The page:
FIVE POEMS. ELA 30-1. the poems. Guilt – Leona Gom. your mother giving you a set of dishes and all you said was but I move around so much and you can never forget her hurt face turning away. the best friend you accused of flirting with your boyfriend when
your mother giving you a set of dishes
and all you said was but I move around
so much and you can never forget
her hurt face turning away.
the best friend you accused of
flirting with your boyfriend when
all the time you knew it was him
you just couldn’t face it.
the argument with your father about
not having seen his damned magazine
then finding it in your room
and never admitting it.
telling your office mate you
agreed with her motion then
voting with the others after all.
thousands of them, little knots
you can’t shake loose from your memory
it’s too late now to say you’re sorry.
they contract along your nerves
to consciousness, whenever you think
you are not a bad person, there
they come, little lumps of guilt
making their daily rounds,
like doctors, keeping you sick.
I remember this woman who sat for years
In a wheelchair, looking straight ahead
Out the window at sycamore trees unleafing
And leafing at the far end of the lane.
Straight out past the RV in the corner,
The stunted, agitated hawthorn bush,
The same small calves with their backs to wind and rain,
The same acre of ragwort, the same mountain.
She was steadfast as the big window itself.
Her brow was clear as the chrome bits of the chair.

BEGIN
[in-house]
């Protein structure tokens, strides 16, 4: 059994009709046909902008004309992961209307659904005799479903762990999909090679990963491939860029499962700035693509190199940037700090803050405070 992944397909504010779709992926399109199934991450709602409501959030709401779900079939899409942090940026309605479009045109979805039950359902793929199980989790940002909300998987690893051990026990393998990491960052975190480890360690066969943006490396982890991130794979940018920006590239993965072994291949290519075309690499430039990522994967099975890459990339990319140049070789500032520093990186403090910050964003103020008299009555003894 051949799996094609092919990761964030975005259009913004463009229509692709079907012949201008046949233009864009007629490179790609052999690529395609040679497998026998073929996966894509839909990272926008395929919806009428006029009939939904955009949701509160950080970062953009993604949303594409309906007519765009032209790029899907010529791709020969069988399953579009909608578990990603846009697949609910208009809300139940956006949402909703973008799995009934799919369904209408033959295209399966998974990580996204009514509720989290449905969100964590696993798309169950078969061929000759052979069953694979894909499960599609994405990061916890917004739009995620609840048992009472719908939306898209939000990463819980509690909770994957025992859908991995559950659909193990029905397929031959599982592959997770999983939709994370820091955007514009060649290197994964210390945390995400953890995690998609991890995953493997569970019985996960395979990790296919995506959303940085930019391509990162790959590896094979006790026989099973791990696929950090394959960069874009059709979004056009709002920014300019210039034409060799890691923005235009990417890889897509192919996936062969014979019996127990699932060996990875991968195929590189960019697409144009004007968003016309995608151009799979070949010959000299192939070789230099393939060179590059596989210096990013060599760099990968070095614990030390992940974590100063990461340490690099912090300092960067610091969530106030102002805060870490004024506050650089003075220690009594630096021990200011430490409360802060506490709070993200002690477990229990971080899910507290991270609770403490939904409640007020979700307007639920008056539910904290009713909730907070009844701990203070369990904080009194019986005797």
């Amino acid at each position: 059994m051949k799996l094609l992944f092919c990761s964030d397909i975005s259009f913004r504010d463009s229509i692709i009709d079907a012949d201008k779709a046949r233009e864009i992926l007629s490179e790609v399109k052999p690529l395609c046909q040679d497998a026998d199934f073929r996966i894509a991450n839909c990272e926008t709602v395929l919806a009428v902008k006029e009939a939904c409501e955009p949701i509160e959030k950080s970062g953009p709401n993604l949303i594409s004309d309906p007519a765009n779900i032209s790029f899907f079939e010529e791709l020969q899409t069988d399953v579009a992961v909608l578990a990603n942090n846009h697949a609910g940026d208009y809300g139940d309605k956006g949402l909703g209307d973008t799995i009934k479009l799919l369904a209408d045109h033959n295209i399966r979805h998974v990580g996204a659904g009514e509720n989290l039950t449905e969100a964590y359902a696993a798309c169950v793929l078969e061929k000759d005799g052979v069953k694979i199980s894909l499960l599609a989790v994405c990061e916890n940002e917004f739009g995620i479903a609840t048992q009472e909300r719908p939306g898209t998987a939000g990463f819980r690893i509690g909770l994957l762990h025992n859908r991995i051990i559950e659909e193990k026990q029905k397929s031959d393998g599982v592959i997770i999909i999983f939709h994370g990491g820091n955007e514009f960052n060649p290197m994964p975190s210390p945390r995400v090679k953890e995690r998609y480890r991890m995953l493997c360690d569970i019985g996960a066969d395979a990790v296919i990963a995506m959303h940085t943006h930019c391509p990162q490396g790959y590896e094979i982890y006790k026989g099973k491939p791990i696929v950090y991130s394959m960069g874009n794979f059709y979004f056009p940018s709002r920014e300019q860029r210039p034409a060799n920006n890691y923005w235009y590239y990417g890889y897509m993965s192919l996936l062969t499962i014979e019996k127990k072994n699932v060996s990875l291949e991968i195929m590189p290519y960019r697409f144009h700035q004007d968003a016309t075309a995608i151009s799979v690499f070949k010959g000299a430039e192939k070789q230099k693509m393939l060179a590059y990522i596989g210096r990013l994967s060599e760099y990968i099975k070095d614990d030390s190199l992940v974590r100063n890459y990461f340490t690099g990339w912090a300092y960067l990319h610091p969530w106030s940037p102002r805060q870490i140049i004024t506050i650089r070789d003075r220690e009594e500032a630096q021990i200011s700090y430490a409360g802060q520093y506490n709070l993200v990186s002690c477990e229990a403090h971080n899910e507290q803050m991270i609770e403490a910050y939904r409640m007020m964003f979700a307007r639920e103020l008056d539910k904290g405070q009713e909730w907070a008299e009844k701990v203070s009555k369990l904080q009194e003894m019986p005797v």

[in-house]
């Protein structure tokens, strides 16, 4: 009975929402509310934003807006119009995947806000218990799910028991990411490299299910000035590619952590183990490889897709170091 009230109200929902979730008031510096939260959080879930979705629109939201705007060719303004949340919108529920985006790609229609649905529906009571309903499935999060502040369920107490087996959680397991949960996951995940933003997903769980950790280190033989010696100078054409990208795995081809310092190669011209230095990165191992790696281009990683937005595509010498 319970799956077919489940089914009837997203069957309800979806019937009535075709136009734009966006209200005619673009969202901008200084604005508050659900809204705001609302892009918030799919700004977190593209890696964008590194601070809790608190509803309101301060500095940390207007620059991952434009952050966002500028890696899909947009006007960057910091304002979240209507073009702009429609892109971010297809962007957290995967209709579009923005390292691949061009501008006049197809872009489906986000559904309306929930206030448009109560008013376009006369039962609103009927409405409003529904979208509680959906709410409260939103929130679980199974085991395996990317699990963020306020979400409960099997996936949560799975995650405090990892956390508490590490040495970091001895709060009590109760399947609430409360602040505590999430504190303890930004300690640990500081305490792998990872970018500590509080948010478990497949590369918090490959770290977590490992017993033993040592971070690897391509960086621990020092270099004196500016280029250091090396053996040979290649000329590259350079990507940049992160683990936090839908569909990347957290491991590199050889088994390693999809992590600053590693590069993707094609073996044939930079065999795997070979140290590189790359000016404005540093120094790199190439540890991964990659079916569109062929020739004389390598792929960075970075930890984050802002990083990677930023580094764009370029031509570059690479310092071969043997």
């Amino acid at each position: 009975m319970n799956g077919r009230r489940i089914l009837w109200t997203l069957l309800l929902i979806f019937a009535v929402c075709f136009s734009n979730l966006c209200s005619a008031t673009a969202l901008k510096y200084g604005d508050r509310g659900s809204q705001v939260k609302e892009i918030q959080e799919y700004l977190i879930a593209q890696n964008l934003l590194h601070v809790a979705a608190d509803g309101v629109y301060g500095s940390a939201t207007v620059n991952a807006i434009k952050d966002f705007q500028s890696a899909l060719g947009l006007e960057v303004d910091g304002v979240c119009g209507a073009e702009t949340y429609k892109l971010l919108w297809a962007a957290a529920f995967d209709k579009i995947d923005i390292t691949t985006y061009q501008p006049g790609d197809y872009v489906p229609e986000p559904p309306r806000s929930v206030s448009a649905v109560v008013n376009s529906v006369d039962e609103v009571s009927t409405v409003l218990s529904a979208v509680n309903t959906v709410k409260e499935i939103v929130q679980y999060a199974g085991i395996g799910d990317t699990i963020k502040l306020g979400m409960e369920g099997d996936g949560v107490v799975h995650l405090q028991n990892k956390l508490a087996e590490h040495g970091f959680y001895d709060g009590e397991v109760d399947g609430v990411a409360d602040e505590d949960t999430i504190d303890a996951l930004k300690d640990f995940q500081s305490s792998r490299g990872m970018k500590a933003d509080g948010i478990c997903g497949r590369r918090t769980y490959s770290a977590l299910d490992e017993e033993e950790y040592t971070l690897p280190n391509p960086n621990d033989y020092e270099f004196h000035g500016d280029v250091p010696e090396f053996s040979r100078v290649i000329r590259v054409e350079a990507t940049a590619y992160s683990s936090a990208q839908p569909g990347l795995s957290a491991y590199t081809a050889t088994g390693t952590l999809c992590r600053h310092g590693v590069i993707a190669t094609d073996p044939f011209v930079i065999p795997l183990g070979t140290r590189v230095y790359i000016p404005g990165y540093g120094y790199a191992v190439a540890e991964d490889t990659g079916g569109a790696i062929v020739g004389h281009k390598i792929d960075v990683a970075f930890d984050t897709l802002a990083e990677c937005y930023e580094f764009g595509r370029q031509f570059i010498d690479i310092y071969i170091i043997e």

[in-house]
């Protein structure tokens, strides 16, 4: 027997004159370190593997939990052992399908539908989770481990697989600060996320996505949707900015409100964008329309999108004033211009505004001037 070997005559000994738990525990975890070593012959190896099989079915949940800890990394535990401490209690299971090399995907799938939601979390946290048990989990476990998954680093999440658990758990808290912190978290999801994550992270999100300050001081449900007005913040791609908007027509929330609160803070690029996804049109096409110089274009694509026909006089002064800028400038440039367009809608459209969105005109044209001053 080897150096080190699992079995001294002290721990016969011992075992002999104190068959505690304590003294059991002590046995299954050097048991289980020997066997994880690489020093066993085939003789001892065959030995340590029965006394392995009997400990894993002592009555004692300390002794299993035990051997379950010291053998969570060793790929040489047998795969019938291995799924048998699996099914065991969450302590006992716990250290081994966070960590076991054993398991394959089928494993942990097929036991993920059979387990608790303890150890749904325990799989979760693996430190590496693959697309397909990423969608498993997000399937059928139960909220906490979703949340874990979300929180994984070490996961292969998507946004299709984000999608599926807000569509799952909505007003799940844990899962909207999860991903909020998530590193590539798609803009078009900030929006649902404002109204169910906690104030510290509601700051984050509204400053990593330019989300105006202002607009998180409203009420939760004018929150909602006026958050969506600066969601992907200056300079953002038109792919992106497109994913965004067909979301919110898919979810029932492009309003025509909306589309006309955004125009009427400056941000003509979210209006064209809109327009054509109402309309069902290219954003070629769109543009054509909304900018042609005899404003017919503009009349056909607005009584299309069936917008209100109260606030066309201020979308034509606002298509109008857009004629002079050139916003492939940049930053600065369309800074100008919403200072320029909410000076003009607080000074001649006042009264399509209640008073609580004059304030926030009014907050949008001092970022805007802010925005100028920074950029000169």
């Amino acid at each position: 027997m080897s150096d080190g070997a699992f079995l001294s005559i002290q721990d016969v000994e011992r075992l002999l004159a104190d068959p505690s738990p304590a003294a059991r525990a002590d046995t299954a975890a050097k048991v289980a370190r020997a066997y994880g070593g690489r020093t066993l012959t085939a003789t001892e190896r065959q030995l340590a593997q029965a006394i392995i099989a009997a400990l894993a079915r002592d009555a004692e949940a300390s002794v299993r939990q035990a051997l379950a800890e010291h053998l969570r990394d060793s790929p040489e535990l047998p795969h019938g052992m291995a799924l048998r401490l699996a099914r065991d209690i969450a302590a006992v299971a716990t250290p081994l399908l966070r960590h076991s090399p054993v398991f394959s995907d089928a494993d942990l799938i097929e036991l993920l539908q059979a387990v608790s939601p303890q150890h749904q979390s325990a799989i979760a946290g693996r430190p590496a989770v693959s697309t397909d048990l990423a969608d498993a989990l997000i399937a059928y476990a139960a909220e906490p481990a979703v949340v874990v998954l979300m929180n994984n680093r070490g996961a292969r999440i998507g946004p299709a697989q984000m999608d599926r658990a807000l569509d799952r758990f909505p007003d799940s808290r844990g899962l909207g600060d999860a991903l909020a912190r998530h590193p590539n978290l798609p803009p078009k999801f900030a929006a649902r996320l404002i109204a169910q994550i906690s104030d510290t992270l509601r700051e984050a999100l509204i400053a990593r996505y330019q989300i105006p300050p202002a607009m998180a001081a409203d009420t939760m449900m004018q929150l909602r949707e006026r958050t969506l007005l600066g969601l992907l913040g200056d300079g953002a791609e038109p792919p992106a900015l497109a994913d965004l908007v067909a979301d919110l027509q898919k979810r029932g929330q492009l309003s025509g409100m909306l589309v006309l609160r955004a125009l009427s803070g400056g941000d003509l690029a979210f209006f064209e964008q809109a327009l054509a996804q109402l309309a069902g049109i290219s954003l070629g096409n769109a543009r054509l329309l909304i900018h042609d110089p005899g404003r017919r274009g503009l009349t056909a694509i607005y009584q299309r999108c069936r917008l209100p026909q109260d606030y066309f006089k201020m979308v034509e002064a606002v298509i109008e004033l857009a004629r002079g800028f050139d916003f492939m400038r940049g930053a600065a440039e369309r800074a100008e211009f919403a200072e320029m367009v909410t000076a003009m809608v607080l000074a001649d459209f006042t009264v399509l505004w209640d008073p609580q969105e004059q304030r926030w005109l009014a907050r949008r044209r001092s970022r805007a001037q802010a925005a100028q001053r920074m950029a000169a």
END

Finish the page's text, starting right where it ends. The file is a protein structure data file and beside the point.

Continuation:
She never lamented once and she never
Carried a spare ounce of emotional weight.
Face to face with her was an education
Of the sort you got across a well-braced gate –
One of those lean, clean, iron, roadside ones
Between two whitewashed pillars, where you could see
Deeper into the country than you expected
And discovered that the field behind the hedge
Grew more distinctly strange as you kept standing
Focused and drawn in by what barred the way.
Where there’s a wall
there’s a way through a
gate or door. There’s even
a ladder perhaps and a
sentinel who sometimes sleeps.
There are secret passwords you
can overhear. There are methods
of torture for extracting clues
to maps of underground passages.
There are zeppelins, helicopters,
rockets, bombs, battering rams,
armies with trumpets whose
all at once blast shatters
Where there’s a wall there are
words to whisper by loose bricks,
wailing prayers to utter, birds
to carry messages taped to their feet.
There are letters to be written –
Faint as in a dream
is the voice that calls
from the belly
of the wall.
Always a third one’s there
where any two are walking out
along a river-bank so mirror-still
sheathed in sheets of sky
pillows of cloud --
their footprints crunch the hardening earth
their eyes delight in trees stripped clean
with only the rose-hips red
and the plump fingers of sumach
And always between the two
(scuffing the leaves, laughing
and fingers locked)
goes a third lover his or hers
who walked this way with one or other once
flung back the head snapped branches of dark pine
in armfuls before snowfall
I walk beside you
a shadow’s shade
skating on silver
singing under ice
No Madonna and Child could touch
that picture of a mother’s tenderness
for a son she soon would have to forget.
The air was heavy with odours
of diarrhoea of unwashed children
with washed-out ribs and dried-up
bottoms struggling in laboured
steps behind blown empty bellies. Most
mothers there had long ceased
to care but not this one; she held
a ghost smile between her teeth
and in her eyes the ghost of a mother’s
pride as she combed the rust-coloured
hair left on his skull and then –
singing in her eyes – began carefully
to part it . . . In another life this
would have been a little daily
act of no consequence before his
breakfast and school; now she
did it like putting flowers
on a tiny grave.